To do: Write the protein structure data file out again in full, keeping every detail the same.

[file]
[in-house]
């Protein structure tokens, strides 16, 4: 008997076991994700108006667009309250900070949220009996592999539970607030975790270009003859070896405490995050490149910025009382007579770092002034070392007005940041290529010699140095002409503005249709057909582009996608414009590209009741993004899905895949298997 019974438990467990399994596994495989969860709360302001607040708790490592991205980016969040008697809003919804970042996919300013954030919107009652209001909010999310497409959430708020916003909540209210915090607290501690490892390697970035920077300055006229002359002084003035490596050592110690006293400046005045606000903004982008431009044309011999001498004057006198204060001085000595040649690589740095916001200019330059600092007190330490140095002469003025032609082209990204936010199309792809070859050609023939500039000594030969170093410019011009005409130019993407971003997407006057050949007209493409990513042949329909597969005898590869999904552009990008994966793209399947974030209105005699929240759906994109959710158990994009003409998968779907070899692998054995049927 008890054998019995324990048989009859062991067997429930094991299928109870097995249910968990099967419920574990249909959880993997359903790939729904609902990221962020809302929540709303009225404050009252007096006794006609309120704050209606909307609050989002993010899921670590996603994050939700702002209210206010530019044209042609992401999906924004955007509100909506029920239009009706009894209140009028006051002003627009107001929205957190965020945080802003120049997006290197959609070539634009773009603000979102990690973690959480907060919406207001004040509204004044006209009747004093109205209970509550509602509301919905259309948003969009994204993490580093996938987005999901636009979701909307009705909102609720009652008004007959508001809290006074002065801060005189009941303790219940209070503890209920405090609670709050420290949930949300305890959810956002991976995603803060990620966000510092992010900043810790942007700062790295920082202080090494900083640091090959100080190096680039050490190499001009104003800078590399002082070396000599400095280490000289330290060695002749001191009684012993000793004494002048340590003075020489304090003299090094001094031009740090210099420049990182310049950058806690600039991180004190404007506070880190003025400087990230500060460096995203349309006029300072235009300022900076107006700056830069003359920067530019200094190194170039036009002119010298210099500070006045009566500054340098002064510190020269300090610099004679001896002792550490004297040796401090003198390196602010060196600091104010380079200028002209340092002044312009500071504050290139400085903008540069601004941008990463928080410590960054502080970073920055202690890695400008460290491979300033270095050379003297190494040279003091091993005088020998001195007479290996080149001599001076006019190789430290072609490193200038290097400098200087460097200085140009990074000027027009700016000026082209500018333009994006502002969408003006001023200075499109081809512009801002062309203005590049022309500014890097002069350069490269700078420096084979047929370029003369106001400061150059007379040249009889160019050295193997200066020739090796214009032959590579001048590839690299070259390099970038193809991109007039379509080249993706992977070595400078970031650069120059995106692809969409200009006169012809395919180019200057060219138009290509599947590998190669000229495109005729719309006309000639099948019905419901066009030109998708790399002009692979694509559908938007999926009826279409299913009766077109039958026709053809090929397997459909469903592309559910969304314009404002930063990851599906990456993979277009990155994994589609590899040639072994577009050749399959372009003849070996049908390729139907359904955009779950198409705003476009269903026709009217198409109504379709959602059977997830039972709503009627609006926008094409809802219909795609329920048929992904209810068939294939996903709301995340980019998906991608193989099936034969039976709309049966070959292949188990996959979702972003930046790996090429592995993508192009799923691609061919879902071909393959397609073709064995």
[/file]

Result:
[in-house]
């Protein structure tokens, strides 16, 4: 008997076991994700108006667009309250900070949220009996592999539970607030975790270009003859070896405490995050490149910025009382007579770092002034070392007005940041290529010699140095002409503005249709057909582009996608414009590209009741993004899905895949298997 019974438990467990399994596994495989969860709360302001607040708790490592991205980016969040008697809003919804970042996919300013954030919107009652209001909010999310497409959430708020916003909540209210915090607290501690490892390697970035920077300055006229002359002084003035490596050592110690006293400046005045606000903004982008431009044309011999001498004057006198204060001085000595040649690589740095916001200019330059600092007190330490140095002469003025032609082209990204936010199309792809070859050609023939500039000594030969170093410019011009005409130019993407971003997407006057050949007209493409990513042949329909597969005898590869999904552009990008994966793209399947974030209105005699929240759906994109959710158990994009003409998968779907070899692998054995049927 008890054998019995324990048989009859062991067997429930094991299928109870097995249910968990099967419920574990249909959880993997359903790939729904609902990221962020809302929540709303009225404050009252007096006794006609309120704050209606909307609050989002993010899921670590996603994050939700702002209210206010530019044209042609992401999906924004955007509100909506029920239009009706009894209140009028006051002003627009107001929205957190965020945080802003120049997006290197959609070539634009773009603000979102990690973690959480907060919406207001004040509204004044006209009747004093109205209970509550509602509301919905259309948003969009994204993490580093996938987005999901636009979701909307009705909102609720009652008004007959508001809290006074002065801060005189009941303790219940209070503890209920405090609670709050420290949930949300305890959810956002991976995603803060990620966000510092992010900043810790942007700062790295920082202080090494900083640091090959100080190096680039050490190499001009104003800078590399002082070396000599400095280490000289330290060695002749001191009684012993000793004494002048340590003075020489304090003299090094001094031009740090210099420049990182310049950058806690600039991180004190404007506070880190003025400087990230500060460096995203349309006029300072235009300022900076107006700056830069003359920067530019200094190194170039036009002119010298210099500070006045009566500054340098002064510190020269300090610099004679001896002792550490004297040796401090003198390196602010060196600091104010380079200028002209340092002044312009500071504050290139400085903008540069601004941008990463928080410590960054502080970073920055202690890695400008460290491979300033270095050379003297190494040279003091091993005088020998001195007479290996080149001599001076006019190789430290072609490193200038290097400098200087460097200085140009990074000027027009700016000026082209500018333009994006502002969408003006001023200075499109081809512009801002062309203005590049022309500014890097002069350069490269700078420096084979047929370029003369106001400061150059007379040249009889160019050295193997200066020739090796214009032959590579001048590839690299070259390099970038193809991109007039379509080249993706992977070595400078970031650069120059995106692809969409200009006169012809395919180019200057060219138009290509599947590998190669000229495109005729719309006309000639099948019905419901066009030109998708790399002009692979694509559908938007999926009826279409299913009766077109039958026709053809090929397997459909469903592309559910969304314009404002930063990851599906990456993979277009990155994994589609590899040639072994577009050749399959372009003849070996049908390729139907359904955009779950198409705003476009269903026709009217198409109504379709959602059977997830039972709503009627609006926008094409809802219909795609329920048929992904209810068939294939996903709301995340980019998906991608193989099936034969039976709309049966070959292949188990996959979702972003930046790996090429592995993508192009799923691609061919879902071909393959397609073709064995």